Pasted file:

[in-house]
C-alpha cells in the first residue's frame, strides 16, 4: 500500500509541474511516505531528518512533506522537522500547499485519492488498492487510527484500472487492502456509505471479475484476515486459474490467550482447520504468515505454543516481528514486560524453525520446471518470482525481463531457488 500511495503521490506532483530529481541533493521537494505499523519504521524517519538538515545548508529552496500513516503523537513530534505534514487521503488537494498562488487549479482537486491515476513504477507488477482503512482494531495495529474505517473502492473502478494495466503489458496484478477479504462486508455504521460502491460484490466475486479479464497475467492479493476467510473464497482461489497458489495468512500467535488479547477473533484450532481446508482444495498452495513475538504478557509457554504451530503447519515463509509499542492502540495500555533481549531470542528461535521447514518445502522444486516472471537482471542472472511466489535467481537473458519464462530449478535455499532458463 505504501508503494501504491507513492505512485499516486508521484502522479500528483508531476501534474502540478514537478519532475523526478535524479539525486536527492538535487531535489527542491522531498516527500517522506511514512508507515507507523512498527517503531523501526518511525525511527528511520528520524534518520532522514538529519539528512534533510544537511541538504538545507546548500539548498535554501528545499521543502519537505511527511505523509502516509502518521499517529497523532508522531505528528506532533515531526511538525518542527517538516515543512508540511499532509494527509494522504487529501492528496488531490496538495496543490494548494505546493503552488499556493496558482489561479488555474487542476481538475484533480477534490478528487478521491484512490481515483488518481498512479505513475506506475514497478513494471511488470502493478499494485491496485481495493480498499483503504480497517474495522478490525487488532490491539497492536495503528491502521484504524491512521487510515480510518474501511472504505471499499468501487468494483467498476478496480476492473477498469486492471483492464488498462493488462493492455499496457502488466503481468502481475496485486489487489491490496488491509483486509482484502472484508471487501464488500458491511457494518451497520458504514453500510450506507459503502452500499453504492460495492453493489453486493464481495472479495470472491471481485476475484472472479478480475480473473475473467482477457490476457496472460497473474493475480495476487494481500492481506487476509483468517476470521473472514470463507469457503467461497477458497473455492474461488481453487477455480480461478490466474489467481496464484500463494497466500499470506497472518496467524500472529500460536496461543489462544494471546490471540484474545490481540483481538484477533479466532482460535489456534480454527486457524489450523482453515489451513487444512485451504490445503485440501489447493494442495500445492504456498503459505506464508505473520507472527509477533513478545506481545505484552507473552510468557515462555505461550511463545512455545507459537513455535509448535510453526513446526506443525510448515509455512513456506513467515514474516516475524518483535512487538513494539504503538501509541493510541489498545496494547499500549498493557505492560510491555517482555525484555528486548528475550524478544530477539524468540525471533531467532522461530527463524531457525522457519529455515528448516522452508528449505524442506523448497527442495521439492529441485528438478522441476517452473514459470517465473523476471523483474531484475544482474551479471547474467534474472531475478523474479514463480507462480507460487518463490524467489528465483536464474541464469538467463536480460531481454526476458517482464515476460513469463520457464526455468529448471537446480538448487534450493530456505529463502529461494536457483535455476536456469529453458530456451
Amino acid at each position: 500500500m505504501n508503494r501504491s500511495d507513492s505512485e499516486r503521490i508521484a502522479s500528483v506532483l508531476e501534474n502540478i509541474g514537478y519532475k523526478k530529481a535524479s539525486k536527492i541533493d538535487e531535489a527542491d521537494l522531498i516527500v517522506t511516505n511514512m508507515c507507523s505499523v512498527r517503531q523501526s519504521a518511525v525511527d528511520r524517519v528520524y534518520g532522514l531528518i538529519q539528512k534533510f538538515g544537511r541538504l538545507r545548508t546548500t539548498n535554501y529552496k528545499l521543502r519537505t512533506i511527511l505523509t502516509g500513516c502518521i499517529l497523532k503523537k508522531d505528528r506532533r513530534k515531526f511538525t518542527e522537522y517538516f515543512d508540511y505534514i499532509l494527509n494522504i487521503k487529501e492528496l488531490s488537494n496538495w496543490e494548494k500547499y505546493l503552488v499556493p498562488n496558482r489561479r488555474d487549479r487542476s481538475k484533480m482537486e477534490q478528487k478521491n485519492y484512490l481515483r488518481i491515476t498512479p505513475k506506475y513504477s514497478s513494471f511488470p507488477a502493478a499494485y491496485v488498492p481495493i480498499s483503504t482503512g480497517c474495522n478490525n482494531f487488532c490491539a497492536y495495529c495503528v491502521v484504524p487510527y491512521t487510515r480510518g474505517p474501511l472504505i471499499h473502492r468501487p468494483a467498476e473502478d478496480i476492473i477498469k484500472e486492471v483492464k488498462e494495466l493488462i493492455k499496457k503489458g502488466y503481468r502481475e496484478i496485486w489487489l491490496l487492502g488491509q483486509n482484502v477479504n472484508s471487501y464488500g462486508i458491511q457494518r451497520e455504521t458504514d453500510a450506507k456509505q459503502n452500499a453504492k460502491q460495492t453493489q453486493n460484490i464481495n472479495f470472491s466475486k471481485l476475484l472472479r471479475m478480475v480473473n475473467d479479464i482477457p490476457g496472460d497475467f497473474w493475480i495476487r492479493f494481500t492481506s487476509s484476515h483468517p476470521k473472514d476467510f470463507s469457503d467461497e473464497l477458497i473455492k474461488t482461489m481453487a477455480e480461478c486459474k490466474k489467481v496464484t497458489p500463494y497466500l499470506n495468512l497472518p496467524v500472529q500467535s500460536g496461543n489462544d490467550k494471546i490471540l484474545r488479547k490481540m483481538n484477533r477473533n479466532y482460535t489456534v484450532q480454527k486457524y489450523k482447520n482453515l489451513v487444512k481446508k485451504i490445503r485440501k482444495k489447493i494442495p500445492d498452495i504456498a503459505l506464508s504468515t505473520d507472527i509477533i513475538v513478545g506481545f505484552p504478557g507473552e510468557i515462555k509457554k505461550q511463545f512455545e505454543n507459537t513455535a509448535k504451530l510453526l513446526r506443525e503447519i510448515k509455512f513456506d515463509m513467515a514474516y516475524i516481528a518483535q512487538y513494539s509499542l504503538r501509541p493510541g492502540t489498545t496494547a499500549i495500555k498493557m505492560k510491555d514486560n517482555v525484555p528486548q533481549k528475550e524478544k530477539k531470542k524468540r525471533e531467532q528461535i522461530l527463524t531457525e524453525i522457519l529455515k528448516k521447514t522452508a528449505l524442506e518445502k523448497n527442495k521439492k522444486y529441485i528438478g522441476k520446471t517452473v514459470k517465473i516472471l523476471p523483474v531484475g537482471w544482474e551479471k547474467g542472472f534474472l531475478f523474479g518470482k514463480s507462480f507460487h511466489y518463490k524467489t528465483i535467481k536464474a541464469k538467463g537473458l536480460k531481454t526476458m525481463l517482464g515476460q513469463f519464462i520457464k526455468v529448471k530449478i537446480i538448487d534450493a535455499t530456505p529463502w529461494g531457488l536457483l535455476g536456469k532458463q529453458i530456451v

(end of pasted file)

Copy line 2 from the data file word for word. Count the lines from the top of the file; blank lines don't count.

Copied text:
C-alpha cells in the first residue's frame, strides 16, 4: 500500500509541474511516505531528518512533506522537522500547499485519492488498492487510527484500472487492502456509505471479475484476515486459474490467550482447520504468515505454543516481528514486560524453525520446471518470482525481463531457488 500511495503521490506532483530529481541533493521537494505499523519504521524517519538538515545548508529552496500513516503523537513530534505534514487521503488537494498562488487549479482537486491515476513504477507488477482503512482494531495495529474505517473502492473502478494495466503489458496484478477479504462486508455504521460502491460484490466475486479479464497475467492479493476467510473464497482461489497458489495468512500467535488479547477473533484450532481446508482444495498452495513475538504478557509457554504451530503447519515463509509499542492502540495500555533481549531470542528461535521447514518445502522444486516472471537482471542472472511466489535467481537473458519464462530449478535455499532458463 505504501508503494501504491507513492505512485499516486508521484502522479500528483508531476501534474502540478514537478519532475523526478535524479539525486536527492538535487531535489527542491522531498516527500517522506511514512508507515507507523512498527517503531523501526518511525525511527528511520528520524534518520532522514538529519539528512534533510544537511541538504538545507546548500539548498535554501528545499521543502519537505511527511505523509502516509502518521499517529497523532508522531505528528506532533515531526511538525518542527517538516515543512508540511499532509494527509494522504487529501492528496488531490496538495496543490494548494505546493503552488499556493496558482489561479488555474487542476481538475484533480477534490478528487478521491484512490481515483488518481498512479505513475506506475514497478513494471511488470502493478499494485491496485481495493480498499483503504480497517474495522478490525487488532490491539497492536495503528491502521484504524491512521487510515480510518474501511472504505471499499468501487468494483467498476478496480476492473477498469486492471483492464488498462493488462493492455499496457502488466503481468502481475496485486489487489491490496488491509483486509482484502472484508471487501464488500458491511457494518451497520458504514453500510450506507459503502452500499453504492460495492453493489453486493464481495472479495470472491471481485476475484472472479478480475480473473475473467482477457490476457496472460497473474493475480495476487494481500492481506487476509483468517476470521473472514470463507469457503467461497477458497473455492474461488481453487477455480480461478490466474489467481496464484500463494497466500499470506497472518496467524500472529500460536496461543489462544494471546490471540484474545490481540483481538484477533479466532482460535489456534480454527486457524489450523482453515489451513487444512485451504490445503485440501489447493494442495500445492504456498503459505506464508505473520507472527509477533513478545506481545505484552507473552510468557515462555505461550511463545512455545507459537513455535509448535510453526513446526506443525510448515509455512513456506513467515514474516516475524518483535512487538513494539504503538501509541493510541489498545496494547499500549498493557505492560510491555517482555525484555528486548528475550524478544530477539524468540525471533531467532522461530527463524531457525522457519529455515528448516522452508528449505524442506523448497527442495521439492529441485528438478522441476517452473514459470517465473523476471523483474531484475544482474551479471547474467534474472531475478523474479514463480507462480507460487518463490524467489528465483536464474541464469538467463536480460531481454526476458517482464515476460513469463520457464526455468529448471537446480538448487534450493530456505529463502529461494536457483535455476536456469529453458530456451